resilience module for NodeJS applications

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HystrixJS - resilience library for NodeJs applications
npm version
This library is inspired by the by the the Netflix Hystrix module for Java applications, which "is a latency and fault tolerance library designed to isolate points of access to remote systems, services and 3rd party libraries, stop cascading failure and enable resilience in complex distributed systems where failure is inevitable".

Including it in your project

Install the hystrixjs via npm.
npm --save hystrixjs


RxJs is required for the optional monitoring event stream. RxJs 5 is an peer dependency and will generate an NPM warning if missing. RxJs 3 and 4 are supported as peers but are deprecated and not listed in the package.json of this project. If you have included rx@>=3.0.0 or are not using the monitoring event stream you can ignore NPM's peer dependency warning. For more details see Monitoring below.

How does it work?

Basically it tries to achieve the same goals as the original Netflix implementation:
  • protect applications from failures from dependencies accessed over the network or 3rd party clients
  • stop cascading failures and prevent ripple effect
  • fail fast and rapidly recover
  • provide a sensible fallback and degrade gracefully if possible
  • provide near realtime monitoring

Since this library targets nodejs application, it is by far not as complex as the java implementation (remember... just one thread... no concurrency, at least most of the time...). So how does it accomplish the goals outlined above:
  • wraps all promise-based calls to external systems (or "dependencies") in a "Command"
  • times out calls that take longer, than the configured threshold.
  • measures successes, failures (exceptions thrown by client), timeouts, and short circuits
  • measures execution times
  • trips a circuit-breaker to stop all requests to a particular service for a period of time, if the error percentage for this service passes a configured threshold
  • performs fallback logic, when the execution fails, times out or is short-circuits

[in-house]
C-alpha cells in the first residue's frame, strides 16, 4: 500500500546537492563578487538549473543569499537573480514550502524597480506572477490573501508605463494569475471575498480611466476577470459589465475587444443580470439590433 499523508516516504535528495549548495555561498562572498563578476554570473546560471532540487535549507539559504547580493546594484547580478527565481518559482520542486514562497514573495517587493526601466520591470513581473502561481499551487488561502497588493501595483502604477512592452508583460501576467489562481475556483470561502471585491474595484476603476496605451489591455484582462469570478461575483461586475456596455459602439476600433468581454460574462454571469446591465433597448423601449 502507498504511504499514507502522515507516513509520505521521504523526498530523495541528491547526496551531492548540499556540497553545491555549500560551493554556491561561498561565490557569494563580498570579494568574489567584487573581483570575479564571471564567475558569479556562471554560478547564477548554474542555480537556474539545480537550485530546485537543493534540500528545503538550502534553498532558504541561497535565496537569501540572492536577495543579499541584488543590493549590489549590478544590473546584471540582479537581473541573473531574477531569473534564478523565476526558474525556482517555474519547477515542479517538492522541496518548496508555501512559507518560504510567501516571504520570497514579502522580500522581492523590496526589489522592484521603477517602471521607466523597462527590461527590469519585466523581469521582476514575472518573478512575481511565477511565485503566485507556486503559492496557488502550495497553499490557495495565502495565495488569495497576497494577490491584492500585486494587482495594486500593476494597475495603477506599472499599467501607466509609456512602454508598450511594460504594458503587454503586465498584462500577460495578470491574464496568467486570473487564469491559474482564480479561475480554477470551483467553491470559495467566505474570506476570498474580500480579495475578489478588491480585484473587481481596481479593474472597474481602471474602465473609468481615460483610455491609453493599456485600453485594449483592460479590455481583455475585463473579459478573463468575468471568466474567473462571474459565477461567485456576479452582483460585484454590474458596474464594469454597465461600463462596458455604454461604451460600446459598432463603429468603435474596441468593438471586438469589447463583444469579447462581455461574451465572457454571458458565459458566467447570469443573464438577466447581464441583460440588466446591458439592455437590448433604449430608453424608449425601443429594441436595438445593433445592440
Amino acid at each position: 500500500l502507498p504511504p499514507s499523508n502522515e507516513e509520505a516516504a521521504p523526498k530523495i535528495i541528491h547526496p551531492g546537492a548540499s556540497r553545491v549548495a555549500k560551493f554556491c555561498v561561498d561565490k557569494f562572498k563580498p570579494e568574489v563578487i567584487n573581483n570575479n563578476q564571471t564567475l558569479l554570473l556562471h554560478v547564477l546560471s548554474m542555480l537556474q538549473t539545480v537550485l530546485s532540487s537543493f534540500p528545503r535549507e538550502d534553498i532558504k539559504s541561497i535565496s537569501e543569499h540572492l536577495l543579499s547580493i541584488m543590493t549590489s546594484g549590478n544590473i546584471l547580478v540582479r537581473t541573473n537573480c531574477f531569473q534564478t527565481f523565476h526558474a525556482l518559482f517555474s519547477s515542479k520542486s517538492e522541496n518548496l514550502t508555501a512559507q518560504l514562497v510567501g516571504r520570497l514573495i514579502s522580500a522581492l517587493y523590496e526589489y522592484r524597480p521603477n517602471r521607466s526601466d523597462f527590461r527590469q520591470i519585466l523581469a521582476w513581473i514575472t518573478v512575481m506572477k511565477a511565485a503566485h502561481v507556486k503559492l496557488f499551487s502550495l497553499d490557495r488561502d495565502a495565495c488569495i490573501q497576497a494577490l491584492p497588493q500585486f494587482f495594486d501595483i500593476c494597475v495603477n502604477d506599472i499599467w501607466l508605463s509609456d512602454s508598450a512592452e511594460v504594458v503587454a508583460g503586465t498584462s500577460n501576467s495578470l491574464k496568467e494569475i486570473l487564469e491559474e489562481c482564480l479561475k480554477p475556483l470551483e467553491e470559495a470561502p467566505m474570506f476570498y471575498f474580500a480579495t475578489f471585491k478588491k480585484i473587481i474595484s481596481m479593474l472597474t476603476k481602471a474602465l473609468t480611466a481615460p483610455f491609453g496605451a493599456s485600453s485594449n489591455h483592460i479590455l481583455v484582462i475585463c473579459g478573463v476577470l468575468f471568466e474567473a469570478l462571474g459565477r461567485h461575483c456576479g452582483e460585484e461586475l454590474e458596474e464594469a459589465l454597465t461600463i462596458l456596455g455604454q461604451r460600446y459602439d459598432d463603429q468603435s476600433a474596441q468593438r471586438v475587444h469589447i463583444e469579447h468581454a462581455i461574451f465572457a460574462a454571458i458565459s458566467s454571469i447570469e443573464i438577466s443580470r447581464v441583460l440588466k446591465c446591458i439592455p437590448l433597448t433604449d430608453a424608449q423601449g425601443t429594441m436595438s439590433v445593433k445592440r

• provides a SSE of metrics, which can be visualised in Hystrix Dashboard for near real-time monitoring

Following diagram shows what happens when a function call is wrapped in a Command
The Command is constructed with the help of the CommandsFactory. It expects a unique key and a "run" function, which will be called, when the command is executed. Note: the function must return a Promise. The returned object provides an execute() method, which will call the specified "run" function with the passed arguments. Within the execute() method it will check if the overall request volume threshold has been reached. If the command is already executing a certain amount of requests, the request will be rejected immediately to avoid overloading the downstream service and the fallback will be returned instead. If the threshold is not reached it will check if the circuit breaker is open (or "tripped") and if it is, it will forward the execution to the fallback function with the Error("OpenCircuitError"). If the circuit is closed, the command will call the provided "run" function. If the function times out or fails, the execution will be forwarded to the fallback method with the Error("CommandTimeOut") or the execution error respectively. Per default the fallback function rejects the promise with the passed error. It could however implement a logic to provide a generic response, which does not depend on network calls. If the "run" function succeeds, the command will return a Promise resolving with the response, after it performs some metrics logging.

Calculating Circuit Breaker Health

The circuit breaker follows the same logic as the one in the original Hystrix Module. In short following steps are performed to calculate the health: